The judicial system is comprised of a Supreme Court of Justice--whose members are appointed by the President, the National Assembly, and the Superior Board of the Magistrature--and regional courts. Separate courts hear civil and criminal cases. Appeal to the Supreme Court is possible.
President--António Mascarenhas Monteiro
Prime Minister--Carlos Alberto Wahnon Veiga
President of the National Assembly--António Espirito Santo Fonseca
Minister of Foreign Affairs--Amílcar Spencer Lopes
Minister of National Defense--Ulpio Fernandes
Ambassador to the United States--Vacant
Ambassador to the United Nations--José Luís Monteiro
Cape Verde maintains an embassy in the United States at 3415 Massachusetts Avenue, NW., Washington, D.C. 20007 (tel. 202-965-6820) and a consulate in Boston
Cape Verde enjoys a stable democratic system. The Movement for Democracy (MpD) captured a governing majority in the National Assembly in the country's first multi-party general elections in 1991. The MpD was returned to power with a larger majority in the general elections held in December 1995. Currently, there are three parties with seats in the National Assembly--MpD 50, PAICV 21, and PCD 1.
Cape Verde has few natural resources and suffers from inadequate rainfall and freshwater supplies. During periods of normal rainfall, only 4 of 10 islands (Santiago, Santo Antão, Fogo, and Brava) support significant agricultural production. Mineral resources are salt, pozzolana (a volcanic rock used in cement production), and limestone.
The economy of Cape Verde is service-oriented, with commerce, transport, and public services accounting for almost 70% of GDP.
Although nearly 70% of the population lives in rural areas, the share of agriculture in GDP in 1995 was only 8.9%, of which fishing accounts for only 1.5%. About 90% of food must be imported.
Since 1991, the government has pursued market-oriented economic policies, including an open welcome to foreign investors and a far-reaching privatization program. It established as top development priorities the promotion of market economy and of the private sector; the development of tourism, light manufacturing industries, and fisheries; and the development of transport, communications, and energy facilities. In 1994-95 Cape Verde received a total of about U.S.$50 million in foreign investments, of which 50% was in industry, 19% in tourism, and 31% in fisheries and services.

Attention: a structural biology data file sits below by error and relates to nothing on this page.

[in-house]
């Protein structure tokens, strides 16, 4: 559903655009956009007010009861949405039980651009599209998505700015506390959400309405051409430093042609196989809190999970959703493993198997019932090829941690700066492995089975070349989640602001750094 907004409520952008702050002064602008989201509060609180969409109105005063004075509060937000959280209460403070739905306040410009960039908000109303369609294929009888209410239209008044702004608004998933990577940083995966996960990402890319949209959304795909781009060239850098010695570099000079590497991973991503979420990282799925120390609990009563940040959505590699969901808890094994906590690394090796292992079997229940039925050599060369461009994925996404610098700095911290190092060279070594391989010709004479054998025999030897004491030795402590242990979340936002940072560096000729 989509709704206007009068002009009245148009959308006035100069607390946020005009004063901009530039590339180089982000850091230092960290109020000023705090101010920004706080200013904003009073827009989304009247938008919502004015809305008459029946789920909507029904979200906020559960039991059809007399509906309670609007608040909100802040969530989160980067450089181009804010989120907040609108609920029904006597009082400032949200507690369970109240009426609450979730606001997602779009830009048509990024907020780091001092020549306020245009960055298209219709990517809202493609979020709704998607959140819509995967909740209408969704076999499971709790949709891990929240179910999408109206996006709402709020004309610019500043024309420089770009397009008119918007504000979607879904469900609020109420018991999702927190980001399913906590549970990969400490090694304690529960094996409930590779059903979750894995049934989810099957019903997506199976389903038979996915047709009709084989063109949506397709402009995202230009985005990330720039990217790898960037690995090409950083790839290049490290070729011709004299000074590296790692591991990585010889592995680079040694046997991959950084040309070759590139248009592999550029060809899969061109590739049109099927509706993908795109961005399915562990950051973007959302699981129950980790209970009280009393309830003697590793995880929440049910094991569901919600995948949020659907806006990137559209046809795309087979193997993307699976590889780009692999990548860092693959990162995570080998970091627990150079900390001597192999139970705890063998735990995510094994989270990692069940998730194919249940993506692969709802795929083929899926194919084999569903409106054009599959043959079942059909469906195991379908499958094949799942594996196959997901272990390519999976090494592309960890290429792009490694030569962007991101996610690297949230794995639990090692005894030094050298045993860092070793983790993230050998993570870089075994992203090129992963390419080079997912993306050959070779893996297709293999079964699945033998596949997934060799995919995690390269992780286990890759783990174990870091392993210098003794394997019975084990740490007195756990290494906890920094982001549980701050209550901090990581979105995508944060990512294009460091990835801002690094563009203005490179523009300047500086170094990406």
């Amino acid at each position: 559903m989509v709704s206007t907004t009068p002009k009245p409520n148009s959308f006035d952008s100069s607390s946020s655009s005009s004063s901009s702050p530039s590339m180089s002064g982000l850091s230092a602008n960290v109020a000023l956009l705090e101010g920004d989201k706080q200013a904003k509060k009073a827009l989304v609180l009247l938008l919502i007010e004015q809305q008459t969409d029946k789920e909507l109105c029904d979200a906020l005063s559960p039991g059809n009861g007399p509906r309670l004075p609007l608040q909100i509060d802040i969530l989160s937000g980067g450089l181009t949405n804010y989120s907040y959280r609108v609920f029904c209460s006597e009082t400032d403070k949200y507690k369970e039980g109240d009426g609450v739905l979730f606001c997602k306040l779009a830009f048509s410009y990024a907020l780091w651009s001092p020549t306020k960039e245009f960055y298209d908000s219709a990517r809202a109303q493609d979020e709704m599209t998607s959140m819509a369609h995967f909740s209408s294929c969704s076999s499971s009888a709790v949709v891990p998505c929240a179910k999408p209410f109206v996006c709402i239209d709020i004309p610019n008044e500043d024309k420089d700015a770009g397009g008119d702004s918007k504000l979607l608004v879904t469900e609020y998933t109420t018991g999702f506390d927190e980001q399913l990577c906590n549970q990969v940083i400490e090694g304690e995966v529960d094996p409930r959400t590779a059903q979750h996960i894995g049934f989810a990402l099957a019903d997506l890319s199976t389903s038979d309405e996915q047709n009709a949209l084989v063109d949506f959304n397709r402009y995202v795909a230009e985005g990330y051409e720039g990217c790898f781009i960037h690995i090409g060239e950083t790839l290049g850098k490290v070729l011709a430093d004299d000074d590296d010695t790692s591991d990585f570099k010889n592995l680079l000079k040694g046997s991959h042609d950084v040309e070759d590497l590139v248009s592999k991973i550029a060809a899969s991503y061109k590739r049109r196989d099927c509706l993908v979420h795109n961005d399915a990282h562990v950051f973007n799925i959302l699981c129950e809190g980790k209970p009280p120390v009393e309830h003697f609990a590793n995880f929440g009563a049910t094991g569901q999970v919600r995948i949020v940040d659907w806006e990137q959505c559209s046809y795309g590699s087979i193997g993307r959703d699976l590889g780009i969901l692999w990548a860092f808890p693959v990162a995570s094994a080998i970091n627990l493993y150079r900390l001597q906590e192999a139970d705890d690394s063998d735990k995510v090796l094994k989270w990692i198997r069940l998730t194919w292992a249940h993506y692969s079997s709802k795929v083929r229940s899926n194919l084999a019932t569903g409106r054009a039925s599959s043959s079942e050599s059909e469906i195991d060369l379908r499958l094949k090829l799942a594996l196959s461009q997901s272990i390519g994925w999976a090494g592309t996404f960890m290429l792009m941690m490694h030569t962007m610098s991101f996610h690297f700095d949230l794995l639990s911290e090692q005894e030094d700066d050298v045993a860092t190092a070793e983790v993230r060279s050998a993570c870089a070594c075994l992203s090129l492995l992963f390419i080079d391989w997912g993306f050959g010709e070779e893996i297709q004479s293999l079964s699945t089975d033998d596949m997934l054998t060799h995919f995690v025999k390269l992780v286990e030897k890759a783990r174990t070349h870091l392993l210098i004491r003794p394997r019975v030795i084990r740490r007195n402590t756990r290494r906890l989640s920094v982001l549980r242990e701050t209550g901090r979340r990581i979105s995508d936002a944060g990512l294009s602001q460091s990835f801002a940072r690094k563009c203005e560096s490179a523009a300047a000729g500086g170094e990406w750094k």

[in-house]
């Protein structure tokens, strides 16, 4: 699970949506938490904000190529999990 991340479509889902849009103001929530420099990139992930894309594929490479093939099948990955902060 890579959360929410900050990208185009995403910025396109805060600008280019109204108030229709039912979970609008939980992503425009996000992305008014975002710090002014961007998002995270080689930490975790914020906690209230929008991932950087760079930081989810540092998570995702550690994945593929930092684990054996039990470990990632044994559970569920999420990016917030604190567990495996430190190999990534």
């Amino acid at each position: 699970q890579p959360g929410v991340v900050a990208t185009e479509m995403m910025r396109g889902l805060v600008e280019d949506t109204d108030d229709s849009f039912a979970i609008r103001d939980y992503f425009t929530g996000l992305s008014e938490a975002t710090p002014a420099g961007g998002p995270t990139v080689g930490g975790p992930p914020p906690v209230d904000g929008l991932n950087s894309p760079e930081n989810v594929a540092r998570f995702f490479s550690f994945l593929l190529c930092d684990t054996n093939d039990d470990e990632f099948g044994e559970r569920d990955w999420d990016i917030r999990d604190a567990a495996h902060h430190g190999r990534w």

Fish and shellfish are plentiful, and small quantities are exported. Cape Verde has cold storage and freezing facilities as well as fish processing plants in Mindelo, Praia, and on Sal.
Cape Verde's strategic location at the crossroads of mid-Atlantic air and sea lanes has been enhanced by significant improvements at Mindelo's harbor (Porto Grande) and at Sal's international airport. Ship repair facilities at Mindelo were opened in 1983, and the harbors at Mindelo and Praia were recently renovated. The major ports are Mindelo and Praia, but all other islands have small port facilities, some of which are to be expanded in the near future. In addition to the international airport on Sal, airports are located on all of the inhabited islands. The archipelago has 3,050 kilometers (1,830 mi.) of roads, of which 1,010 kilometers (606 mi.) are paved. The airport of Praia is currently undergoing expansion.
Cape Verde follows a policy of nonalignment and seeks cooperative relations with all friendly states. Angola, Brazil, the People's Republic of China, Cuba, France, Germany, Portugal, Senegal, Russia, and the United States maintain embassies in Praia.
Cape Verde is actively interested in foreign affairs, especially in Africa. It has bilateral relations with other lusophone nations and holds membership in a number of international organizations. It also participates in most international conferences on economic and political issues.
The cordial relations between the United States and Cape Verde have strong historical roots.
As early as the 18th century, U.S. whaling ships recruited crews from Brava and Fogo to hunt whales that were abundant in the waters surrounding Cape Verde. The tradition of emigration
to the United States began at that time, continuing unabated until today. Both President Mascarenhas Monteiro and Prime Minister Carlos Veiga have visited the Cape Verdean communities in New England during official trips to the United States in 1995 and 1997, respectively.
Official ties between the United States and Cape Verde also date back to the early 19th
century, when the first American consulate was established in Cape Verde in 1816. U.S. consular representation continued throughout the 19th century. The United States recognized Cape Verde on its independence day and supported its admission to the United Nations. Cape Verde assigned one of its first ambassadors to the United States, and a resident U.S. ambassador was assigned to Cape Verde in 1983.
The United States promptly provided humanitarian aid and economic assistance to Cape Verde in the period immediately following Cape Verde's independence, as well as when a hurricane struck the island of Brava in 1982 and when Fogo's volcano erupted in 1995. The United States also ships 15,000 metric tons of corn or its equivalent in other grains yearly to Cape Verde.
The United States desires to expand and strengthen its present friendly relations with Cape Verde and wishes to encourage and participate in the country's economic and social development.
Ambassador--Lawrence N. Benedict
Deputy Chief of Mission--Peter J. Swavely
Consul--Peter J. Swavely
Administrative Officer--Lisa Gamble Barker
The U.S. embassy is located at Rua Abílio Macedo, 81, Praia; C.P.201, tel. (238) 61 56 16, fax 61 13 55